Hours later, we went to the local pool to bath and chat. We, as interns, were some of the very few foreigners in this town and it was obvious that some of the people at the pool were not from here either. A short introduction soon taught us that they were the ones who crossed the sea to visit ‘our’ whales. With a racing heart and speeding words, my overt facial expression was undeniable. I wished to be on that sailing boat once, to approach the whales even closer and to learn more about this extremely interesting crew. What did a person need to make a living out of these desirous adventures?

We ended up inviting the crew to our house so they could wash their clothes and take showers. The conversation continued in the meantime and the crew told us that they would head out at six AM the following morning for a full day in pursuit of whales and research in the bay. In return for the invitation at our home, we received one as well. It was the first time I would set foot on a sailing boat and I was instantly hooked.

Two years later I was still carrying the dream of sailing across an ocean with me; I dreamt of venturing into the unknown, at the mercy of the weather with swirling water hitting the bow and gushing winds stretching the sails. And two years later a simple Facebook post caught my eye and changed the expected course of my summer. A captain was asking for crew members that would be willing to join a sailing adventure to Norway for a month. I decided to reach out and I got invited.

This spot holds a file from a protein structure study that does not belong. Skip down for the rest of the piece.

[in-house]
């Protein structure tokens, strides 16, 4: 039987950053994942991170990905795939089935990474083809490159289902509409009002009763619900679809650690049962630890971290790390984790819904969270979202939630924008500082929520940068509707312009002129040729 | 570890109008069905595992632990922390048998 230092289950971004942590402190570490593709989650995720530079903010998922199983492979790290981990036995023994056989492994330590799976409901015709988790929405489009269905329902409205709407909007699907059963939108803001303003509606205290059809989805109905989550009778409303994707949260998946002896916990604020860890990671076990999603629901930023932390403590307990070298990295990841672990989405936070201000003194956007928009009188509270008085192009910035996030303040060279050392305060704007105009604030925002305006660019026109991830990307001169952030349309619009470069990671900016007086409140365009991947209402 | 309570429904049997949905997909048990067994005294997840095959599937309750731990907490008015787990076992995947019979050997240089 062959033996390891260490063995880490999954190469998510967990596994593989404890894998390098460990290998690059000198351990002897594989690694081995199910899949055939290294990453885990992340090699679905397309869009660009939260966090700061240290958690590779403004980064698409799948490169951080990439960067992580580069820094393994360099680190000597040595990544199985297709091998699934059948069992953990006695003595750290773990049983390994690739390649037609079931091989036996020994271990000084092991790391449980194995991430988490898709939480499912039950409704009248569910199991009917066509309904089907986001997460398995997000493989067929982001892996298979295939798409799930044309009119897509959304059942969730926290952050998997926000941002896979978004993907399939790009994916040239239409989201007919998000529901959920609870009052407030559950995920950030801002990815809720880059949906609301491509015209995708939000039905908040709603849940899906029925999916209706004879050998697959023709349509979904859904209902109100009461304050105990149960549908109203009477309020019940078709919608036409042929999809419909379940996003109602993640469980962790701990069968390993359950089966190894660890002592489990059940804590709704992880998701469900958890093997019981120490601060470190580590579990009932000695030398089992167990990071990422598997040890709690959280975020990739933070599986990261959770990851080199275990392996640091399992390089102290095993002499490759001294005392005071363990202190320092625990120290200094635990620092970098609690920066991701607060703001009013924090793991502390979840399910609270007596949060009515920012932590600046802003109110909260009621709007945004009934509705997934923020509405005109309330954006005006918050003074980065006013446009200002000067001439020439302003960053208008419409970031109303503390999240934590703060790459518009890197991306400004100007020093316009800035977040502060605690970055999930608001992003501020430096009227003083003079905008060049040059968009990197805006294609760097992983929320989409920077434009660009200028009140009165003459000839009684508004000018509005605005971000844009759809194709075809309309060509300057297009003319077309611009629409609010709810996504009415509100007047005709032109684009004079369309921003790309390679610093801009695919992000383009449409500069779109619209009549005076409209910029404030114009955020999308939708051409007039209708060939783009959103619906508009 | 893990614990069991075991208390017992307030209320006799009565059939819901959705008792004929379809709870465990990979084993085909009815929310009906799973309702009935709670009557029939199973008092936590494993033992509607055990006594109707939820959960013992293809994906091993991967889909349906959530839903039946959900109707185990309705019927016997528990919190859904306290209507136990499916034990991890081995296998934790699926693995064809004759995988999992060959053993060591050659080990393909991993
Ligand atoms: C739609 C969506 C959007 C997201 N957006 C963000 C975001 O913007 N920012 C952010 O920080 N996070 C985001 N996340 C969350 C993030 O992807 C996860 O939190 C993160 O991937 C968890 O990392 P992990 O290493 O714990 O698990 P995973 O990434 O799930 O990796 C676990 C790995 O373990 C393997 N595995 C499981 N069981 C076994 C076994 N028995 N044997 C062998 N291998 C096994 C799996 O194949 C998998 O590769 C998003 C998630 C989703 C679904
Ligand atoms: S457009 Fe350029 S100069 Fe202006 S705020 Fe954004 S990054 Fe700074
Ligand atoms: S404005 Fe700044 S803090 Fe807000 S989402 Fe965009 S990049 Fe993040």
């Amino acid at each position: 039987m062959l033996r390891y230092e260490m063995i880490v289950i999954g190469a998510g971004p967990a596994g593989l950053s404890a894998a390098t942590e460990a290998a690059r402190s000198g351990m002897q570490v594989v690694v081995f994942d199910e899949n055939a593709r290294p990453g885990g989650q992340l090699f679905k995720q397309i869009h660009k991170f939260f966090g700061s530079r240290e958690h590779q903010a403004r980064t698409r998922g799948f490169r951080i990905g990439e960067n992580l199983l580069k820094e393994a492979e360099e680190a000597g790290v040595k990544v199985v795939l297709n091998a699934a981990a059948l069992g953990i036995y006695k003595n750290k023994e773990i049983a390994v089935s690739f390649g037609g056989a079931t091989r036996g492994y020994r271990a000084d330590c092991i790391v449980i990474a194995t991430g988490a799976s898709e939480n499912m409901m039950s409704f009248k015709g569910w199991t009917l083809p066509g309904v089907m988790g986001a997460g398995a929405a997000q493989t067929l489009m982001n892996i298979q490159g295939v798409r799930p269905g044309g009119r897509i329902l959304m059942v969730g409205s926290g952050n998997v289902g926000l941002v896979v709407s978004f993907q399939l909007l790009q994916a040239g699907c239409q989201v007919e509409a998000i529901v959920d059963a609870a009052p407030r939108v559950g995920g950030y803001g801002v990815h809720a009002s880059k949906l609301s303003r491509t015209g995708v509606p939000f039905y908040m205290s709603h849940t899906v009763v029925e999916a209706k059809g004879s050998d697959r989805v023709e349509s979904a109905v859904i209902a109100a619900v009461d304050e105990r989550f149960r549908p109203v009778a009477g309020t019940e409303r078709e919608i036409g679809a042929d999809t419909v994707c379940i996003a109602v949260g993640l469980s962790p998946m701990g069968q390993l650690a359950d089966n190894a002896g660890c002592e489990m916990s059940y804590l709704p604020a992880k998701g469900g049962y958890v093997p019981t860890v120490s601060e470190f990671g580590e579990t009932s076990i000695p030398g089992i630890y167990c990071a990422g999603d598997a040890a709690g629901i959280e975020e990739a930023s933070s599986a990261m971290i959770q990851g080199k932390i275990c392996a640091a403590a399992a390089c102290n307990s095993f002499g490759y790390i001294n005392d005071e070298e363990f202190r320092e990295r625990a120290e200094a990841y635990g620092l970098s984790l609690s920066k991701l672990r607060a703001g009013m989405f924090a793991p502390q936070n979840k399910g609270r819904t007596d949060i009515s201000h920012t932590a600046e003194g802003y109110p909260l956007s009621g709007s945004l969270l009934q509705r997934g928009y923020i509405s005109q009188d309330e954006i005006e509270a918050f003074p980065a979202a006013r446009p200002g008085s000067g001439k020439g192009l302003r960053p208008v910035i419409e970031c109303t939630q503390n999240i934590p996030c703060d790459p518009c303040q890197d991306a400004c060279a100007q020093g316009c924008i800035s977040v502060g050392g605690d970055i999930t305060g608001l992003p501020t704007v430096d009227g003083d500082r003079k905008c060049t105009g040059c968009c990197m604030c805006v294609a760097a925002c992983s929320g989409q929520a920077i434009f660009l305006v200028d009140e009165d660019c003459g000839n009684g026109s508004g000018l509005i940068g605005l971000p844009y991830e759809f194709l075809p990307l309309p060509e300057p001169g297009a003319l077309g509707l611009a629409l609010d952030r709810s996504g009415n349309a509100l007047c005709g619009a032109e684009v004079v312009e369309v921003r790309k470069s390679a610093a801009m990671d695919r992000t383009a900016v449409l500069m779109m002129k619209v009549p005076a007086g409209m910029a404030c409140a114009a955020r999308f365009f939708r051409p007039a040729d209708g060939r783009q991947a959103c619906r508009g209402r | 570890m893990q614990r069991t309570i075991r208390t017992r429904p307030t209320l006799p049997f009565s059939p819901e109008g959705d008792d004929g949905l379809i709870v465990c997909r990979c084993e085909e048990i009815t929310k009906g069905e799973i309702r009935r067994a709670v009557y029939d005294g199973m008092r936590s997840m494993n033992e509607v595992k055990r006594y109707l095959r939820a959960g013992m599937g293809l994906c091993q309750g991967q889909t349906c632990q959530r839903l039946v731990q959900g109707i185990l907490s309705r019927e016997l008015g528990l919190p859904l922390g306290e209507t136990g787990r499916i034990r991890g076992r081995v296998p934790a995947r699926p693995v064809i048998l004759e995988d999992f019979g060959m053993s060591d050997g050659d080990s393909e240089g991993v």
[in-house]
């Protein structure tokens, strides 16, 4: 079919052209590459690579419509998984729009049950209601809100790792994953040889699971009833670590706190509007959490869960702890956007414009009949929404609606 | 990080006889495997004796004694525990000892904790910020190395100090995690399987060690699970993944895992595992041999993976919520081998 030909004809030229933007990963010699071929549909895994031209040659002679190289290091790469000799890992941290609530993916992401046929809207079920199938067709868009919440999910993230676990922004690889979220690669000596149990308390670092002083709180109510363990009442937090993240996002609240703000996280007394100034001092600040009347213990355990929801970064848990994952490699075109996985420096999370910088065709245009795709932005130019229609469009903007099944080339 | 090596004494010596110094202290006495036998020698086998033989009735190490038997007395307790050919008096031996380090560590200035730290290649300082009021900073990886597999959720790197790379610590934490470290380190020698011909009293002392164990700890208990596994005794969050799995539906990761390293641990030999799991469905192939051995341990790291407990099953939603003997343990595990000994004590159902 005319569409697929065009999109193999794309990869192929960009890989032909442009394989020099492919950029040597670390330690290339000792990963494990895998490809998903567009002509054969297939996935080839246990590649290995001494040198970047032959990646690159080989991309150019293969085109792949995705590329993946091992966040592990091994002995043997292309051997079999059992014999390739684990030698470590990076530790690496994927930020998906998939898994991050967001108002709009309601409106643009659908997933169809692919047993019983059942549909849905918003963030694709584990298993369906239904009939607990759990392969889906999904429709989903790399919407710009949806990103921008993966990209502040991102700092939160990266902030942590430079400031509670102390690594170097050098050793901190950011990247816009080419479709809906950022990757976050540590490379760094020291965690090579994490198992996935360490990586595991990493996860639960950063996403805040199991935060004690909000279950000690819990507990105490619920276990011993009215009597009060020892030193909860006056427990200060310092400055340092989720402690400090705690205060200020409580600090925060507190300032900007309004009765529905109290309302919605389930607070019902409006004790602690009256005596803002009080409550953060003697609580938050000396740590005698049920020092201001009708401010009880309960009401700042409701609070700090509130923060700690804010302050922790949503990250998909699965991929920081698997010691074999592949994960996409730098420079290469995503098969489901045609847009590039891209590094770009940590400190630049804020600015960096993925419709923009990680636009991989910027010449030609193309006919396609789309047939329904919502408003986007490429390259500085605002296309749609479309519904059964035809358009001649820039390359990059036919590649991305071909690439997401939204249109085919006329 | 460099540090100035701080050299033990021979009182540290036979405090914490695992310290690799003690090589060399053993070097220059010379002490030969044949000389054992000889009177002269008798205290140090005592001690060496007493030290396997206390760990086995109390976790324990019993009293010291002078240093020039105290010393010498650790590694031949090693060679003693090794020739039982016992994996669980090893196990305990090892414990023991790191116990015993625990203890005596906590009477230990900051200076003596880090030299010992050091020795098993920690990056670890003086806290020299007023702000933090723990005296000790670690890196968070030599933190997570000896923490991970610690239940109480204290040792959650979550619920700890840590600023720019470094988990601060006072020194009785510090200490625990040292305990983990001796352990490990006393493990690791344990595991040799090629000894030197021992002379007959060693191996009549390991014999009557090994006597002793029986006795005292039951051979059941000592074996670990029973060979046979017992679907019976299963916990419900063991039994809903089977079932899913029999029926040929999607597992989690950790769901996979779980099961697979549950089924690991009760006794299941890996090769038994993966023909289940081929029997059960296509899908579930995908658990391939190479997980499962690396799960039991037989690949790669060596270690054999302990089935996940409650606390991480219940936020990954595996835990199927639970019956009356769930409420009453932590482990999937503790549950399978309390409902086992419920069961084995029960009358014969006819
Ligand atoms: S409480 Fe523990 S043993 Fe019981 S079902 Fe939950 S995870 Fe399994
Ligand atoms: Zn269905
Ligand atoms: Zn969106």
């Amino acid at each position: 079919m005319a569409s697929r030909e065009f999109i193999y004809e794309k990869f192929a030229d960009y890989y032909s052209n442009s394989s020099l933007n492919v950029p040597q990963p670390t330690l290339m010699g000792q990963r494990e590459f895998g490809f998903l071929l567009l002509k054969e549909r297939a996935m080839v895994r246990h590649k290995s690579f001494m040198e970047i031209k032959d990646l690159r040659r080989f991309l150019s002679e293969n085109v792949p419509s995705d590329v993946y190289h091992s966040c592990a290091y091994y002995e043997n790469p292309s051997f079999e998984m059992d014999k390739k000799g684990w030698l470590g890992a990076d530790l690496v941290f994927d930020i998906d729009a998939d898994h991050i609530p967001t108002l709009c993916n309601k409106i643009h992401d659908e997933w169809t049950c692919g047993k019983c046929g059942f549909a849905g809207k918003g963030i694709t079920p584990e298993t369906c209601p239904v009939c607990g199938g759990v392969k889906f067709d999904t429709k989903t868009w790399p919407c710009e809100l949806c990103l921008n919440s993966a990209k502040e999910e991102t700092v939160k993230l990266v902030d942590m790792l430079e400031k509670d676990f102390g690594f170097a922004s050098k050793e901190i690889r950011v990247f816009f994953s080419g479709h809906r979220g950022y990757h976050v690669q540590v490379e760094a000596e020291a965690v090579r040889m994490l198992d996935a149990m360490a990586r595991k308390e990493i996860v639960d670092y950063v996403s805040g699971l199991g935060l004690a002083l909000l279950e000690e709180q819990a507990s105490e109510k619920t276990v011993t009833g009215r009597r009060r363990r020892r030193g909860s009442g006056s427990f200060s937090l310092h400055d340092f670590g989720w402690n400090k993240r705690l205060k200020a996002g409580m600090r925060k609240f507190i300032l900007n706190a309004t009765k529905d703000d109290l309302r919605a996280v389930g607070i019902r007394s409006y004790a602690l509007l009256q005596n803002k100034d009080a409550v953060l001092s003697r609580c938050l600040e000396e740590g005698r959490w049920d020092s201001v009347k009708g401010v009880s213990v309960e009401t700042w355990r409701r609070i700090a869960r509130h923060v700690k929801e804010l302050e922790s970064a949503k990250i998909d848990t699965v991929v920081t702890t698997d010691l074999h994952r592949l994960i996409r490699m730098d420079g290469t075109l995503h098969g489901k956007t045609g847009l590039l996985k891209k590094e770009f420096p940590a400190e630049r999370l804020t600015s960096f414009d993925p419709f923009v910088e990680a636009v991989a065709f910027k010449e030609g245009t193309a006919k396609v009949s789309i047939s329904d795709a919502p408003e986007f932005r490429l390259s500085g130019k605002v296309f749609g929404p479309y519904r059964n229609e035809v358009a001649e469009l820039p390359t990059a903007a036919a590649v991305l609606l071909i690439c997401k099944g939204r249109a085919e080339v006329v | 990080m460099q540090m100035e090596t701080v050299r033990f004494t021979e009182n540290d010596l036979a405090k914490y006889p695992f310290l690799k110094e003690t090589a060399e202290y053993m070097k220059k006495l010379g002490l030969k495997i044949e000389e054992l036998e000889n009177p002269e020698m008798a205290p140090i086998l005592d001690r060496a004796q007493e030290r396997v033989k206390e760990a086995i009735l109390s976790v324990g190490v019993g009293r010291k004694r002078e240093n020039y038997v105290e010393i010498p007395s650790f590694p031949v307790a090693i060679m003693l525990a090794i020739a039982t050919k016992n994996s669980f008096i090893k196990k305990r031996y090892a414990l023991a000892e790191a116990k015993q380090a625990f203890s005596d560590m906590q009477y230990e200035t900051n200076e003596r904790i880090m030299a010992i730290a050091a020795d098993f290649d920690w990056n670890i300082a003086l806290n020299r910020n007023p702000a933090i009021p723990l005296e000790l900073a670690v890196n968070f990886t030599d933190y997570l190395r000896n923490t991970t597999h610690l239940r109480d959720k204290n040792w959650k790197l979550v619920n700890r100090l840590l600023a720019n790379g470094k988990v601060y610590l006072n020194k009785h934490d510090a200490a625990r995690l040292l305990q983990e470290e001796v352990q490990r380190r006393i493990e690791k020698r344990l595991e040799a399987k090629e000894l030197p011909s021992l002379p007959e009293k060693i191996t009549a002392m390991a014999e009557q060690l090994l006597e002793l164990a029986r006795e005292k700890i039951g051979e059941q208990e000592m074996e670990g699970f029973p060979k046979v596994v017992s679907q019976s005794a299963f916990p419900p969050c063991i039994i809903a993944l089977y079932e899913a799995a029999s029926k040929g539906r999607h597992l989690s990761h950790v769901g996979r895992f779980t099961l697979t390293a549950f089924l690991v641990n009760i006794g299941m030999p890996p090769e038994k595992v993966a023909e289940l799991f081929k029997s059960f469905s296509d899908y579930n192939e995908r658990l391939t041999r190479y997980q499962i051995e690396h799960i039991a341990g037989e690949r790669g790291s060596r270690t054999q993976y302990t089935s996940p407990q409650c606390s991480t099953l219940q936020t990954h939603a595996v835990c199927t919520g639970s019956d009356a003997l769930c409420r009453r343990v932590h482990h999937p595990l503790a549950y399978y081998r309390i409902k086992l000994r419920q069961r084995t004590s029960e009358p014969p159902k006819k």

During those exploratory weeks on the coastline of Norway, I was exposed to the force of nature again and again. I remember one moment when we were anchored in a narrow fjord. Winds picked up and our anchor started pulling us towards the rocky shoreline. We fought against this so we wouldn’t risk ruining the rear against the rocks, but nature was unforgivable. We had to leave the fjord earlier than expected and needed to find somewhere else to spend the night.